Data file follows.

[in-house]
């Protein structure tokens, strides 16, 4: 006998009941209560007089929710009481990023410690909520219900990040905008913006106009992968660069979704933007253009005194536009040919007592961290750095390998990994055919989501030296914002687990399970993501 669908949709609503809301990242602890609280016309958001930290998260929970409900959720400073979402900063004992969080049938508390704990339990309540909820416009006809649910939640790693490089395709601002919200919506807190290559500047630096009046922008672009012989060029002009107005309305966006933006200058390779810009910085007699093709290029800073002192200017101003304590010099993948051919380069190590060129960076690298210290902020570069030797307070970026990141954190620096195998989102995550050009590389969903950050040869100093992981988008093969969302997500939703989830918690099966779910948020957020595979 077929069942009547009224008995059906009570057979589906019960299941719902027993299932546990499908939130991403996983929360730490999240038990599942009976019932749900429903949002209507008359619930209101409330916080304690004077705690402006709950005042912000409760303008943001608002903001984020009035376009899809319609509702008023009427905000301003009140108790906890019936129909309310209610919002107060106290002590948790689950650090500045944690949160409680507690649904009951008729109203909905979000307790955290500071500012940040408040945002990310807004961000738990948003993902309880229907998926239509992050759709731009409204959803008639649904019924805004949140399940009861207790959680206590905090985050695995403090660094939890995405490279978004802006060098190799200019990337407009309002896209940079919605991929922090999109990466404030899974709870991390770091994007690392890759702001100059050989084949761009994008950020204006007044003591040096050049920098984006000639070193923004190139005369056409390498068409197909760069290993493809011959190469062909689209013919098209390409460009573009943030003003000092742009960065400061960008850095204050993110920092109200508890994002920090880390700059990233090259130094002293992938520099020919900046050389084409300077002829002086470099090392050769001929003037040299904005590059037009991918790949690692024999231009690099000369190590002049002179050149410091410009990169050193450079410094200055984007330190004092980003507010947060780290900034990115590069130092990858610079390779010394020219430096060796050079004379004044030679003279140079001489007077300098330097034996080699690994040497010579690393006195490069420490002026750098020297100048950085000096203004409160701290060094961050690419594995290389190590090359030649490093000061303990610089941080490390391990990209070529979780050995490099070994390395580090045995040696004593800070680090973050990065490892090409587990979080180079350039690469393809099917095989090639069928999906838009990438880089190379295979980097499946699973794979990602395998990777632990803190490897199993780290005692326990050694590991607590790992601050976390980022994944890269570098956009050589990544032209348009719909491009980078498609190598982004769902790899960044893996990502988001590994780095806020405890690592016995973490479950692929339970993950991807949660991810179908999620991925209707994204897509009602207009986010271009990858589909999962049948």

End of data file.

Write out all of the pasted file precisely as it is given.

[in-house]
């Protein structure tokens, strides 16, 4: 006998009941209560007089929710009481990023410690909520219900990040905008913006106009992968660069979704933007253009005194536009040919007592961290750095390998990994055919989501030296914002687990399970993501 669908949709609503809301990242602890609280016309958001930290998260929970409900959720400073979402900063004992969080049938508390704990339990309540909820416009006809649910939640790693490089395709601002919200919506807190290559500047630096009046922008672009012989060029002009107005309305966006933006200058390779810009910085007699093709290029800073002192200017101003304590010099993948051919380069190590060129960076690298210290902020570069030797307070970026990141954190620096195998989102995550050009590389969903950050040869100093992981988008093969969302997500939703989830918690099966779910948020957020595979 077929069942009547009224008995059906009570057979589906019960299941719902027993299932546990499908939130991403996983929360730490999240038990599942009976019932749900429903949002209507008359619930209101409330916080304690004077705690402006709950005042912000409760303008943001608002903001984020009035376009899809319609509702008023009427905000301003009140108790906890019936129909309310209610919002107060106290002590948790689950650090500045944690949160409680507690649904009951008729109203909905979000307790955290500071500012940040408040945002990310807004961000738990948003993902309880229907998926239509992050759709731009409204959803008639649904019924805004949140399940009861207790959680206590905090985050695995403090660094939890995405490279978004802006060098190799200019990337407009309002896209940079919605991929922090999109990466404030899974709870991390770091994007690392890759702001100059050989084949761009994008950020204006007044003591040096050049920098984006000639070193923004190139005369056409390498068409197909760069290993493809011959190469062909689209013919098209390409460009573009943030003003000092742009960065400061960008850095204050993110920092109200508890994002920090880390700059990233090259130094002293992938520099020919900046050389084409300077002829002086470099090392050769001929003037040299904005590059037009991918790949690692024999231009690099000369190590002049002179050149410091410009990169050193450079410094200055984007330190004092980003507010947060780290900034990115590069130092990858610079390779010394020219430096060796050079004379004044030679003279140079001489007077300098330097034996080699690994040497010579690393006195490069420490002026750098020297100048950085000096203004409160701290060094961050690419594995290389190590090359030649490093000061303990610089941080490390391990990209070529979780050995490099070994390395580090045995040696004593800070680090973050990065490892090409587990979080180079350039690469393809099917095989090639069928999906838009990438880089190379295979980097499946699973794979990602395998990777632990803190490897199993780290005692326990050694590991607590790992601050976390980022994944890269570098956009050589990544032209348009719909491009980078498609190598982004769902790899960044893996990502988001590994780095806020405890690592016995973490479950692929339970993950991807949660991810179908999620991925209707994204897509009602207009986010271009990858589909999962049948």